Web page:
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Moving Content with translate3d()3:44 with Guil Hernandez
With translate3d(), you can define a translation on the X, Y and Z axes, all in one function.
translate3d()is a shorthand function for
translate3d()accepts three comma-separated values to move an element on the X, Y, and Z axes.
translate3d(x, y, z)
The following translation on the Z-axis:
is equivalent to the shorthand:
transform: translate3d(0, 0, 200px);
Related videos and courses
Just like you're able to rotate elements in multiple directions with the rotate
3D function, CSS has a 3D equivalent of the translate function
that lets you move an element on the x, y and z axis.
With translate3d, you can define a translation on the x, y and
z axis all in one function.
Translate3d is a shorthand function for translate x, translate y and translate z.
So, the function accepts three comma separated values
to move in element on the x, y and z axis respectively.
So, for example, in my 3D cube photo gallery, instead of moving and
positioning the sides using the translateZ and
translateX functions, I can use translate3d.
So in the front rule, let's replace translateZ with translate3d.
I'll set the x and y values to 0,
since the function does not require movement on the x and y axis,
then set the z axis value to 110px.
And down in the left rule, let's change
the translateX function to translate3d,
and this time I'll set the X value to
110px and the Y and Z values to 0.
So translate3d can be useful when you need to define multiple translations for
a 3D element.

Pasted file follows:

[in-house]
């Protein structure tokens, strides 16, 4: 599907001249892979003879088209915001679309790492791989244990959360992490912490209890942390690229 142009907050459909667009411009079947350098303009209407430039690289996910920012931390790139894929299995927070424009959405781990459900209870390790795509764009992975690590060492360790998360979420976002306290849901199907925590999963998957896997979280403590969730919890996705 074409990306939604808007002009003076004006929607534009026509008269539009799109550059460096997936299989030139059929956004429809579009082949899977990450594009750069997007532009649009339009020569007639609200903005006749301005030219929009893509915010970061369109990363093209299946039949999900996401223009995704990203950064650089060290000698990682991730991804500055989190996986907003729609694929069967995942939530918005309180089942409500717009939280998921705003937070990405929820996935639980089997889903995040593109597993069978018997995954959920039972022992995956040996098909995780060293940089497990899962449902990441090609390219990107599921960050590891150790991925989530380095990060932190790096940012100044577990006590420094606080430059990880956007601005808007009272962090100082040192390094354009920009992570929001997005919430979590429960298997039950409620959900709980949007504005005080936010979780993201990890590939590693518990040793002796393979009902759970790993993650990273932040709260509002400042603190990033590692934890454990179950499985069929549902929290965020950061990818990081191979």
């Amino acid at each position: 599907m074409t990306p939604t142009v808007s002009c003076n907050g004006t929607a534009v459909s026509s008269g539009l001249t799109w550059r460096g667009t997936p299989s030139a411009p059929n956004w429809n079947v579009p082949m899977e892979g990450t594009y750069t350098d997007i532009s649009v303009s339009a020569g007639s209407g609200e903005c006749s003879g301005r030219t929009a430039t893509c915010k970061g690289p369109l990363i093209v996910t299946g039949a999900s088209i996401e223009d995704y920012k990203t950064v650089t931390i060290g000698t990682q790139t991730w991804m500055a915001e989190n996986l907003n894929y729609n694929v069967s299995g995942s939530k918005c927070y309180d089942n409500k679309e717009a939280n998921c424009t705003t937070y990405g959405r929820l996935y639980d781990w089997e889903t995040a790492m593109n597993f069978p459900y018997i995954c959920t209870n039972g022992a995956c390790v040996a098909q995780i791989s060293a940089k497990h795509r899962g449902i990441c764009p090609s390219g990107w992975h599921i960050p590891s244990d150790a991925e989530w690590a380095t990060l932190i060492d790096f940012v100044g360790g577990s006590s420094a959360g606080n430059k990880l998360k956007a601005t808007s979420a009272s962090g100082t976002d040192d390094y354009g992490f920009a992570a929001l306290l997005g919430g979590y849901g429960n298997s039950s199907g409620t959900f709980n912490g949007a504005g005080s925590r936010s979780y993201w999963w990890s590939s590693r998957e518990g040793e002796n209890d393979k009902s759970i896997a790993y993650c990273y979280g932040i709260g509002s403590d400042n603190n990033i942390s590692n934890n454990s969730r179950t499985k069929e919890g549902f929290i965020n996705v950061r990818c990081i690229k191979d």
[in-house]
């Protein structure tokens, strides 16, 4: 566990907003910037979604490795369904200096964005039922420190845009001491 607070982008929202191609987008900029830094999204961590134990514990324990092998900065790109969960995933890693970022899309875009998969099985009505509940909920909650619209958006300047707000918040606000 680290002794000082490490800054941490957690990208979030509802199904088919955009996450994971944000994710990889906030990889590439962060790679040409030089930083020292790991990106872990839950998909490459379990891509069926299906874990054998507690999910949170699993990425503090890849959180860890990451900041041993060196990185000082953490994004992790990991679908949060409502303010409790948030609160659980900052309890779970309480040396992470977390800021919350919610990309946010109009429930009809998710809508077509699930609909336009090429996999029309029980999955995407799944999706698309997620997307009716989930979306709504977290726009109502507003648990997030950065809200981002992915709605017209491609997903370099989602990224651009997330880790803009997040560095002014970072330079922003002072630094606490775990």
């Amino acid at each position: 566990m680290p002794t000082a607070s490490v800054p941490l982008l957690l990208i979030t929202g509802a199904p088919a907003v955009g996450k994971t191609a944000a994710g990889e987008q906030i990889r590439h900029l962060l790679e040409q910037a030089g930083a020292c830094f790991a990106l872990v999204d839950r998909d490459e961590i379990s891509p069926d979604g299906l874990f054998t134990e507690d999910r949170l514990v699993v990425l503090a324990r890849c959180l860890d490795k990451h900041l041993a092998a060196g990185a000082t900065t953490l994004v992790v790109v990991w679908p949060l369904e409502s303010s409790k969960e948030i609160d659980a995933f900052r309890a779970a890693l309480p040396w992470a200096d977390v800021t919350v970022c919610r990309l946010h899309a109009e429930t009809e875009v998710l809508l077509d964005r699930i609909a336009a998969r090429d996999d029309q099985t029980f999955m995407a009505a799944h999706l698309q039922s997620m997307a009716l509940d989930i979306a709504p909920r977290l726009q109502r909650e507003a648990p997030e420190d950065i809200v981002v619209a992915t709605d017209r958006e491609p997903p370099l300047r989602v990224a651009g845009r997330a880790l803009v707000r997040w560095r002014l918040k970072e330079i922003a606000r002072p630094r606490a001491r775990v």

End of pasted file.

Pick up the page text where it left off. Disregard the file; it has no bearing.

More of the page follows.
You can translate on the x, y, and
z axis all at the same time via one simple function.
So for example, while the photo cube is rotating,
I can add a complex translation using translate3d.
In the photo-cube:hover rule,
I'll add the translate3d function to the transform property.
Then I'll set the x value to 100px,
the y value to -50px and the z value to 50px.
This effect looks pretty neat, but it seems way too intense for
this image gallery.
Now, you can keep the effect or change the values around if you'd like.
It's up to you.
In fact, I highly recommend experimenting with all the different 2D and
3D transform functions and properties so you can get a better feel for
how elements move and behave in 3D space.
As I'm recording this video, 3D transforms are supported in the latest version of all
modern browsers with a few known issues in Firefox and Internet Explorer.
So before using a 3D transform function or property in your projects, be sure
to check a resource like CanIUse.com to see the latest in browser support.
If you want to see more examples and
related videos that teach you how to create amazing UI interactions with
CSS transitions and transforms, check out the links I posted in the teacher's notes.
Remember, we're always here to help.
So if you have questions about anything covered in this course,
feel free to reach out to the Treehouse staff, other students in the community,
or you can get hold of me on Twitter.
I'm @guilh. Thanks, everyone.
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